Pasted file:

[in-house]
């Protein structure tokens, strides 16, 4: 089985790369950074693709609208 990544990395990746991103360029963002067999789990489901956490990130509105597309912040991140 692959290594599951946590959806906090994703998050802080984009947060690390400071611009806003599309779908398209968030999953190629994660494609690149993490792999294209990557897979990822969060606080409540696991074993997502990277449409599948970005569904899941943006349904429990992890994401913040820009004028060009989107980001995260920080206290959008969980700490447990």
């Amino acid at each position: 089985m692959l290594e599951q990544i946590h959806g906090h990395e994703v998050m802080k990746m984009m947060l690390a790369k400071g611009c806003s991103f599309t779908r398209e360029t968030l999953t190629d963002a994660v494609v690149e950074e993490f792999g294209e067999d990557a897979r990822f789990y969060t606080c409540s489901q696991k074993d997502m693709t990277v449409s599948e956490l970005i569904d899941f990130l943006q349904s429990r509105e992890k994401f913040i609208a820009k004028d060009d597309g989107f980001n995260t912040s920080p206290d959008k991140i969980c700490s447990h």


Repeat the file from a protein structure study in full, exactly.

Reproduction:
[in-house]
């Protein structure tokens, strides 16, 4: 089985790369950074693709609208 990544990395990746991103360029963002067999789990489901956490990130509105597309912040991140 692959290594599951946590959806906090994703998050802080984009947060690390400071611009806003599309779908398209968030999953190629994660494609690149993490792999294209990557897979990822969060606080409540696991074993997502990277449409599948970005569904899941943006349904429990992890994401913040820009004028060009989107980001995260920080206290959008969980700490447990």
């Amino acid at each position: 089985m692959l290594e599951q990544i946590h959806g906090h990395e994703v998050m802080k990746m984009m947060l690390a790369k400071g611009c806003s991103f599309t779908r398209e360029t968030l999953t190629d963002a994660v494609v690149e950074e993490f792999g294209e067999d990557a897979r990822f789990y969060t606080c409540s489901q696991k074993d997502m693709t990277v449409s599948e956490l970005i569904d899941f990130l943006q349904s429990r509105e992890k994401f913040i609208a820009k004028d060009d597309g989107f980001n995260t912040s920080p206290d959008k991140i969980c700490s447990h």